Stepping Down 130 Feet

Not well known but probably the most beautiful waterfalls on West Coast (Burney Falls).

What technical feedback would you like if any?

This is the first time I used ND variable filter. Took multiple exposures rotating the filter. This seems to be the most balanced (0.3 sec). Any insight on ND is appreciated.

What artistic feedback would you like if any?

Pertinent technical details or techniques:

(If this is a composite, etc. please be honest with your techniques to help others learn)
Canon 5D iv, 100 ISO, 38 mm, f/16, 0.3 sec.

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Right in my backyard! It is a beautiful falls. I rather like your version here. The water contrasts well with the vegetation, and we can clearly see all the little subsidiary falls where the water comes out of the rock below the main falls. I don’t have any words of wisdom for using an ND filter. If I’m using one, I just fool around with it, seeing what pops out (or doesn’t, as the case may be).

I love Burney Falls. Only been there a couple of times but wow is it beautiful. This is a great take on most of the falls and I love the texture you achieved with the water. Did you happen to walk down the trail to pool of water and the outlet stream? If not, there are some wonderful views from down below looking up the stream into the falls but there are usually some people there as well. Also, I’ve heard that this is a nice fall shooting location. Maybe @Bonnie_Lampley knows since this is in her backyard. As for your question on ND filters, usually somewhere between 1/4 and 1/2 of a second is enough to give water some blur but also retain some texture which you’ve done here nicely. More than a couple of seconds tends to turn water milk smooth with virtually no texture. I generally experiment with lots fo different exposures so that when I get home and download on the computer I can pick the one I like the most. That’s my 2 cents worth. :slight_smile:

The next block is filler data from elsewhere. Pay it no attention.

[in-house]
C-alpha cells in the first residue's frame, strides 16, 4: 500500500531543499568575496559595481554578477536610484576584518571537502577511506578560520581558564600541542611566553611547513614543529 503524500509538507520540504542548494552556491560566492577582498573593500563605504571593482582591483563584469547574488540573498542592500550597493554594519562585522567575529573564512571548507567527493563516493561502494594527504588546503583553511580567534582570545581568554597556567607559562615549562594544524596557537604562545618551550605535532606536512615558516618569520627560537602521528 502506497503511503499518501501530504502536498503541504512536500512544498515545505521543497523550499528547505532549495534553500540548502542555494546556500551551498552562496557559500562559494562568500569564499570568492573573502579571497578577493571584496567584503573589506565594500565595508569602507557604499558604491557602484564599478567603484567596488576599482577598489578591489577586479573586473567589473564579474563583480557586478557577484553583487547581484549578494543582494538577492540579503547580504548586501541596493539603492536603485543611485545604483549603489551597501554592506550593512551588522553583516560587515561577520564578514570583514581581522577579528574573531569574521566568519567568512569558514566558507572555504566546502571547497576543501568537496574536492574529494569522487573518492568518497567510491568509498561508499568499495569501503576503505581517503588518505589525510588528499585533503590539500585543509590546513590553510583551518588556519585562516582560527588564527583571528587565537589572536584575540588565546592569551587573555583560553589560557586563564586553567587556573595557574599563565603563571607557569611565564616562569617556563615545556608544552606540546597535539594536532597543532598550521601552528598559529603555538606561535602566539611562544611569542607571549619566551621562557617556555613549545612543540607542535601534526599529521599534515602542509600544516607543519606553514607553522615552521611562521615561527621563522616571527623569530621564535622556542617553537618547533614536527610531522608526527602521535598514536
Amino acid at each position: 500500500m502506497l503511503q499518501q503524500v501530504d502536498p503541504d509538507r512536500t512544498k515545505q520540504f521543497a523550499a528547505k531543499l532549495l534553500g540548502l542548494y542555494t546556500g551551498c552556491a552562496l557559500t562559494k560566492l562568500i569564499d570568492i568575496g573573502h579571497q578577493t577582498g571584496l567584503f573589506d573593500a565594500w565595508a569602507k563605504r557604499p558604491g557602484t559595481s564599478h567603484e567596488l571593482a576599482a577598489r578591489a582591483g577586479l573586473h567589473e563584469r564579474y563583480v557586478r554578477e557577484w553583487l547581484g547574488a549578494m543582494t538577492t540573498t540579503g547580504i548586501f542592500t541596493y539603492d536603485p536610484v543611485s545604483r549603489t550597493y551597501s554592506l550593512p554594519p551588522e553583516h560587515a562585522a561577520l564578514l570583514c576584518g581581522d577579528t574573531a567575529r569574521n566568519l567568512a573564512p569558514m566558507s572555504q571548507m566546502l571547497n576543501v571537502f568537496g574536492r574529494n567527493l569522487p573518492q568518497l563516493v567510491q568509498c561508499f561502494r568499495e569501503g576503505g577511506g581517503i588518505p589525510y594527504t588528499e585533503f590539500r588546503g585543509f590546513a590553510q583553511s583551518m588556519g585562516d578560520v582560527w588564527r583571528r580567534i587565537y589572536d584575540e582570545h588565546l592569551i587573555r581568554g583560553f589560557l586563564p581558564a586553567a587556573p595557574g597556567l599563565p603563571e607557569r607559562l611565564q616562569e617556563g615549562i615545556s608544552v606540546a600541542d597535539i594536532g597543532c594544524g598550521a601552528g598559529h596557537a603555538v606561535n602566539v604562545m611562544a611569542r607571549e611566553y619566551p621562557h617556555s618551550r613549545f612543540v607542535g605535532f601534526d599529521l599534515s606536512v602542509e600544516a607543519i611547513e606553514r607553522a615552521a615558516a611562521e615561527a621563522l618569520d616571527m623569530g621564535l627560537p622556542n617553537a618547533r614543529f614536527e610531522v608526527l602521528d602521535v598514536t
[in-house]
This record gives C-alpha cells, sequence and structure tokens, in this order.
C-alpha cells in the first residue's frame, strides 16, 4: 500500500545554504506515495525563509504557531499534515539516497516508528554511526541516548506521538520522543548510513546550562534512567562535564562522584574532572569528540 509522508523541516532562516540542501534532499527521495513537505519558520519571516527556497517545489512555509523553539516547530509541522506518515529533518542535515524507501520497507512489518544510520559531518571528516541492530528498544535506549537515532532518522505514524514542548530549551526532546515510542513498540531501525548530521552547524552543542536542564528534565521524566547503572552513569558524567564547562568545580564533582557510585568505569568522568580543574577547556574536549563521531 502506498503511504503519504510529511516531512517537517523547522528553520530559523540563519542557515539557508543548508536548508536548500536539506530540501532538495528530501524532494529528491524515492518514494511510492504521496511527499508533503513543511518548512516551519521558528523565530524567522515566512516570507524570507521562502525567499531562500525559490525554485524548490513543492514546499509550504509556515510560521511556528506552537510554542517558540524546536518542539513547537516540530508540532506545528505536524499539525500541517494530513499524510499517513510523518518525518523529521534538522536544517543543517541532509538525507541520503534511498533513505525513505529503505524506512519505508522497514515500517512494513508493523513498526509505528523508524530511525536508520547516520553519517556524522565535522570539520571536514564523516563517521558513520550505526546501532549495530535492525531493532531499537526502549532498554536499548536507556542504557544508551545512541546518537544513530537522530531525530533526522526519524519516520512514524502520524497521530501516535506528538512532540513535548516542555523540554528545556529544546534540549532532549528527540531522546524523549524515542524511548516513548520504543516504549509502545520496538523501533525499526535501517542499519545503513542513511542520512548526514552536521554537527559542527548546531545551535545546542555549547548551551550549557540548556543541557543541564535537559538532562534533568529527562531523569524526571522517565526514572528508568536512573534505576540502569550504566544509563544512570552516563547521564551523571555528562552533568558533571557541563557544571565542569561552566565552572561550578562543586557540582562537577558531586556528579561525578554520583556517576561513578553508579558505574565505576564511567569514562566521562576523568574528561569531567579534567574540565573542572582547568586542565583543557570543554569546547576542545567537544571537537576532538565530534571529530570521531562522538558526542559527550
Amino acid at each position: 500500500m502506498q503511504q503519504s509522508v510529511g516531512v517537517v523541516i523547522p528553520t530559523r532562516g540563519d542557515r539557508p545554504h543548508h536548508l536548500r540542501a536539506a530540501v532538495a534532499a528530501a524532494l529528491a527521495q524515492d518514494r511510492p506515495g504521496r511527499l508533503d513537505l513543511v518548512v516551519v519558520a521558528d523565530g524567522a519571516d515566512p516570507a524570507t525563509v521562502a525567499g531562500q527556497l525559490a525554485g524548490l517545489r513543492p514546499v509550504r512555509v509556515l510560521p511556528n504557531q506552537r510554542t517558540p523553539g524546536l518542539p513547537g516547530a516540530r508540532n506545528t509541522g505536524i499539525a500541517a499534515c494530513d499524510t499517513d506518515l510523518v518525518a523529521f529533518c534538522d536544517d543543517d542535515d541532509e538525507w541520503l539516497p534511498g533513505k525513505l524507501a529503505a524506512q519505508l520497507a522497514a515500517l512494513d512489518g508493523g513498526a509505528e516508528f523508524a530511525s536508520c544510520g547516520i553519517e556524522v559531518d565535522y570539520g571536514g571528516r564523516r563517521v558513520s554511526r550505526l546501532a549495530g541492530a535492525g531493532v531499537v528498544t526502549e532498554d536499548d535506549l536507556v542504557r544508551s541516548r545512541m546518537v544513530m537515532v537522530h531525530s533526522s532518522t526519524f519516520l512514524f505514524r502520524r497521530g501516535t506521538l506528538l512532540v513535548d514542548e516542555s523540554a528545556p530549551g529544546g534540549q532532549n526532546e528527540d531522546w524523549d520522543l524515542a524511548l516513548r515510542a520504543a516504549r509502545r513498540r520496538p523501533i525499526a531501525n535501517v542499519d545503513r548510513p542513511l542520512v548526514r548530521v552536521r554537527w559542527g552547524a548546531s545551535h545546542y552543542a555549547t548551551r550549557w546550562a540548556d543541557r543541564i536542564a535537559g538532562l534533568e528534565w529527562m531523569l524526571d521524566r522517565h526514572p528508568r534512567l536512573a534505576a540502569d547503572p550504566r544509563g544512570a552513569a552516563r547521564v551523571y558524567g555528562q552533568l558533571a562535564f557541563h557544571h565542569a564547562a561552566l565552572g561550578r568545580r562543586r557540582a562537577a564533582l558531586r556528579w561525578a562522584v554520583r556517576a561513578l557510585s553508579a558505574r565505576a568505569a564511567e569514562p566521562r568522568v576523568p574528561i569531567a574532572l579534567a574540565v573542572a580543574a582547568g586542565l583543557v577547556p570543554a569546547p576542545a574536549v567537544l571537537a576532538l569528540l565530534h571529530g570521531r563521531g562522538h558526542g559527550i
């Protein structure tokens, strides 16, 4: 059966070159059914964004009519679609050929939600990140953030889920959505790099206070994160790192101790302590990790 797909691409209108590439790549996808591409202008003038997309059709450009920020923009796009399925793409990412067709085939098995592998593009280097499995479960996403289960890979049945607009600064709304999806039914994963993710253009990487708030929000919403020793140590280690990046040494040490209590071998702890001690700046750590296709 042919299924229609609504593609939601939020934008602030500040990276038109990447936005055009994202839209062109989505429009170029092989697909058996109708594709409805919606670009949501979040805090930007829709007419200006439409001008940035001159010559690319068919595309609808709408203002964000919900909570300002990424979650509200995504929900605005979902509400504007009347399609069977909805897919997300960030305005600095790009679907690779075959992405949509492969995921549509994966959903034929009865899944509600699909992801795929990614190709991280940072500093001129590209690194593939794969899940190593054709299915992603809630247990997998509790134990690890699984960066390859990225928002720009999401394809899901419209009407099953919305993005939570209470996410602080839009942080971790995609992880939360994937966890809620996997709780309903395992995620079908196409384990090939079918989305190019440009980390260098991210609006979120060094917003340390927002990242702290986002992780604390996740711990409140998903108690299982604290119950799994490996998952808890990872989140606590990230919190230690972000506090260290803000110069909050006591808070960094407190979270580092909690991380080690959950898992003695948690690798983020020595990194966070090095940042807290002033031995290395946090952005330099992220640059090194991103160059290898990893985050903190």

@Bonnie_Lampley, @David_Haynes, thank you for your insight! Did walk down and took many pictures from there. Still working on them realizing that I needed a different lens to capture delicate intricacy of those mini waterfalls. Definitely will go back and will be prepared some day.

This is a beautiful waterfall, and I seem to remember someone (Bonnie?) posting a great autumn color image from here. I think one should think of waterfalls as being more about shutter speed than about ND filters, which are merely a tool that gets you to a desired shutter speed. @David_Haynes has already given you some great advice on shutter speeds that create blur while retaining texture. The 1/4 second to 1/2 second is usually a great starting point on overcast days, but it depends on the light in the scene. ND’s are very helpful when shooting waterfalls that are in direct sun, since they can get you long exposures to blur water even in sunny conditions.

The other thing I do is bracket different exposures of the waterfall, and blend them together in Photoshop using layers. This lets you get a good exposure in both the surrounding landscape, and an exposure that creates a pleasing balance of blur/texture in the water. for example in your image the surrounding land looks slightly underexposed, and the two main falls are on the verge of being too bright. Blending multiple exposures lets you get a better balance in this regard. And sometimes the rate of water flow can be different in various parts of the falls, so you can blend in what shutter speed looks looks best for different parts of the falls.

@Ed_McGuirk, it is a very good point on blending exposures. I re-processed the image to blend 2 exposures. I do see the difference!
Thank you!

Glad to be of help. This can be a great technique to get more control over the look of waterfall images.